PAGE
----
I’m down to the biggest question for my steampunkish playing card Kickstarter: Price or Prestige?
So… on to the last bits of planning for the Kickstarter. I’ve done an updated design that’s a bit more polished, with things like a perfectly rotationally symmetrical back and a simplified and more unified color scheme.
I tweaked the border a bit, too, adding some corner and side braces, since it was looking just a little boring in a spread. (If you guys want to opine on that, please do so; I’m not quite sold on the braces. More of them here.)
But that’s just tinkering with art. I can do that all day long. I’m an artist. The bigger question now is what price point to put on the deck when I offer it via Kickstarter. This is where I want to air my thinking and ask for your opinion. I’d love to hear from you all on this.
Simply, it’s a choice between printing with Bicycle, the “800 pound gorilla” of the industry, or printing with an unknown Chinese printer.
Printing with the former winds up with a price point of $10/deck (which includes U.S. shipping) for a top notch deck of cards. (I could also print with USPCC without the Bicycle label, but that doesn’t change the calculus much. It could save 30-60 cents per deck, which isn’t insignificant, but I’m not convinced that such a saving is enough to compensate for the lack of the brand name.) It’s simple, straightforward and carries the heft of prestige and known quality. It’s not a guarantee of Kickstarter success, but it’s a bit of a force multiplier, leveraging the brand.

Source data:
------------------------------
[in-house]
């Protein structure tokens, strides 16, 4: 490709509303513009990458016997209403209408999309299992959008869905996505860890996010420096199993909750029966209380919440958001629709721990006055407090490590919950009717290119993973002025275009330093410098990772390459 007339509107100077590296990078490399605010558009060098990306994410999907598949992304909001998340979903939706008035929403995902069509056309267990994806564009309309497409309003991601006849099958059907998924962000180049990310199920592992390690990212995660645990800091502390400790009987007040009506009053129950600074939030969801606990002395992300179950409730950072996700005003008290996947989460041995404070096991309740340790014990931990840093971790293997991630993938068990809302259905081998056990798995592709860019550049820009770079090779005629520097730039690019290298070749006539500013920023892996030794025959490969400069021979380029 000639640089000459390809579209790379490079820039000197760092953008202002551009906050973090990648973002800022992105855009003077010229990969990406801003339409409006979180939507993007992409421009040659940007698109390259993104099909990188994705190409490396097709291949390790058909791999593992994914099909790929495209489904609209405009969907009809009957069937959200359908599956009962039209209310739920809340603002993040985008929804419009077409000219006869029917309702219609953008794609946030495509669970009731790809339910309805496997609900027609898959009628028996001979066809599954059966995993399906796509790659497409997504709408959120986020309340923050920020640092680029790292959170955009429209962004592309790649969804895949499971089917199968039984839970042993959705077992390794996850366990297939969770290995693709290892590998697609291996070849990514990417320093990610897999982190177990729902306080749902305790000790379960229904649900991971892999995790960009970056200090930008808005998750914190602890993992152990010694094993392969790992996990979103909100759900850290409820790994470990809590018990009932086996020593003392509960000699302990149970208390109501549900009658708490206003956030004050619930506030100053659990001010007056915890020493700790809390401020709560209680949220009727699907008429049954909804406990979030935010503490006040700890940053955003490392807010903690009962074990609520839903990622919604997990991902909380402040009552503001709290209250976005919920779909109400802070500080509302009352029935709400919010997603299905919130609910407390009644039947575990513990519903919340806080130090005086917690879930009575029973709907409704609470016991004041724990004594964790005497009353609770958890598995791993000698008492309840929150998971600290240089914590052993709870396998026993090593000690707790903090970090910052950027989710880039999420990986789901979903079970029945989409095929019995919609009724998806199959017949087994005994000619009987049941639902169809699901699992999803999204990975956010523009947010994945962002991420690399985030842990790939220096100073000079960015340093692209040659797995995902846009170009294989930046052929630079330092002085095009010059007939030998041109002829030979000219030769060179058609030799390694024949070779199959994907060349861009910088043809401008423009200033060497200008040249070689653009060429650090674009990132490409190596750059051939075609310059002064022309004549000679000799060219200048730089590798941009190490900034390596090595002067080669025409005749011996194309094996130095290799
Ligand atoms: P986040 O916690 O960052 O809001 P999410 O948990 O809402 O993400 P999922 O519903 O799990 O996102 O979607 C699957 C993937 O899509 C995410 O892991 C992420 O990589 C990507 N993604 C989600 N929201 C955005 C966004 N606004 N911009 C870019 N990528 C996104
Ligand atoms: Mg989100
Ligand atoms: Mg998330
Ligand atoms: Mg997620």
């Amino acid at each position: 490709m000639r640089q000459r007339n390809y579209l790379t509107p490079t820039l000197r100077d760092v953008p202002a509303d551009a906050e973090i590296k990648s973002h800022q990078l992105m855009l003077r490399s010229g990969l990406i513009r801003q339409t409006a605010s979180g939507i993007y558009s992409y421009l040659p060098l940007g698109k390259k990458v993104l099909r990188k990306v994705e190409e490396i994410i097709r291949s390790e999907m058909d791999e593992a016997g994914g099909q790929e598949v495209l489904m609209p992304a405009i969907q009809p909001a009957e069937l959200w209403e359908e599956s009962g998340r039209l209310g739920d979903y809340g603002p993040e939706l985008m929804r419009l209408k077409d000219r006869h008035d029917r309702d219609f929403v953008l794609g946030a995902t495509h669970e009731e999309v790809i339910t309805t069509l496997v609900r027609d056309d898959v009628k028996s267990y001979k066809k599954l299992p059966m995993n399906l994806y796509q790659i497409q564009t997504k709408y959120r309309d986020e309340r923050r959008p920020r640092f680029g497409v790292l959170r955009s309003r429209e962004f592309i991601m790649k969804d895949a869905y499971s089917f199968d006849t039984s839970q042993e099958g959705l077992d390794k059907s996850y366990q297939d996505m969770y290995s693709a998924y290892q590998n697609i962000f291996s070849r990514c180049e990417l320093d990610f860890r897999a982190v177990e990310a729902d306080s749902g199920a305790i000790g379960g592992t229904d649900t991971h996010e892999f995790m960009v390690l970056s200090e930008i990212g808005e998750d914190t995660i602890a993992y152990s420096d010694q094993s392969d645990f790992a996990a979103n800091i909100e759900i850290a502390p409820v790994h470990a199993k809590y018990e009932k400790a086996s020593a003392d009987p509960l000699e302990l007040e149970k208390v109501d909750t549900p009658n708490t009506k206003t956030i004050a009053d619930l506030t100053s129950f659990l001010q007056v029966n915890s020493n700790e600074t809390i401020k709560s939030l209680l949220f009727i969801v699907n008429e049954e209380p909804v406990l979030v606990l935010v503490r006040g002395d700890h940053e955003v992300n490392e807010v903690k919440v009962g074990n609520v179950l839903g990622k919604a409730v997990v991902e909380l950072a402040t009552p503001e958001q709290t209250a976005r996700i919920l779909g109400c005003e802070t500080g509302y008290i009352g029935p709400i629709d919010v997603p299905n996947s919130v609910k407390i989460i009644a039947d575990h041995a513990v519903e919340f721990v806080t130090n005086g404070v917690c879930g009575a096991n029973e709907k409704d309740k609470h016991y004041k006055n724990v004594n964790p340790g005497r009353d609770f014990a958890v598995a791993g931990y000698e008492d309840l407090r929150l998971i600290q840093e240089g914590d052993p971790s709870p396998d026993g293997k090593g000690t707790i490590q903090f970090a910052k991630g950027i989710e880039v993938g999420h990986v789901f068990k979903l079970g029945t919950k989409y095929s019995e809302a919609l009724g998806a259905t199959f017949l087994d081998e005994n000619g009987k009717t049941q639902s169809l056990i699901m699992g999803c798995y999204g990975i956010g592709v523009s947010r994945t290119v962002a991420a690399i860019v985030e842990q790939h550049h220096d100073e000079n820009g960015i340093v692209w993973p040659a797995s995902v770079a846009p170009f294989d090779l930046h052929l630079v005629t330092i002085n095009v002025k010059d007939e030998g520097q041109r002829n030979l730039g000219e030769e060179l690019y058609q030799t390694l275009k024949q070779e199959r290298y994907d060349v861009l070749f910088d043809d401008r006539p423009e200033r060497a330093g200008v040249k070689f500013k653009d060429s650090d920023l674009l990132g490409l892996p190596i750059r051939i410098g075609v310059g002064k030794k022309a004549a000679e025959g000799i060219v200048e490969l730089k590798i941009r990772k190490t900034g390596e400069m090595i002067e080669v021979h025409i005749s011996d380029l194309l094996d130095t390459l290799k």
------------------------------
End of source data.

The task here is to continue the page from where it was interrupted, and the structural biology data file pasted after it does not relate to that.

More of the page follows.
Printing with the latter means a price point of $5/deck (also including U.S. shipping) for a deck of cards with unknown quality. That’s a sweet price point. It also means I can do a print run of plastic cards for the same $5/deck (which would be a stretch goal), and even a third run that allows 14 backers to guest star on the face cards. I could also look ahead and do custom dice in China and save on shipping, getting all of them together. (Those would wind up being an addon, $1 for 6 brown and silver custom pip dice.)
Beside those considerations, though, printing with Bicycle means a higher Kickstarter goal. That’s not an insignificant mental barrier. I’d have to start with a $9000 goal and hope for the Bicycle to carry the day. Printing with a Chinese company means I can start with a $3000 goal and scale up as needed and add in stretch goals of similar size if things go well. For the same $9000, we could be looking at three different decks (paper, plastic and “People of the 19th Century”) or some other mix of oddments like the dice or gear-themed poker chips.
I wish I could find hardcore reviews of those printing companies, but such have eluded me so far. I do lean to the Chinese printer because I think it’s more flexible and I’m far more price sensitive than I am prestige sensitive. I’m not sure how many potential customers are the opposite.
I also have this little rebellious marketer in me that wants to prove that Bicycle isn’t the One True Way. I aced the marketing class I took at BYU, making over $200 million in our simulated computer company. (I was one of the top 3 in the class of 100+ students; most made $20 million or less.) I found success by offering a wider range of products at the lowest prices, my lower profit margins more than offset by higher sales counts. It was a simple simulation, though, and I’m a gamer who loves math. It didn’t stand a chance.
Still, it’s all just guesswork at this point. I’ve done what research I can, and I do lean to the Chinese printers, considering the pros, cons and costs, but it’s not set in stone yet.
What do you think?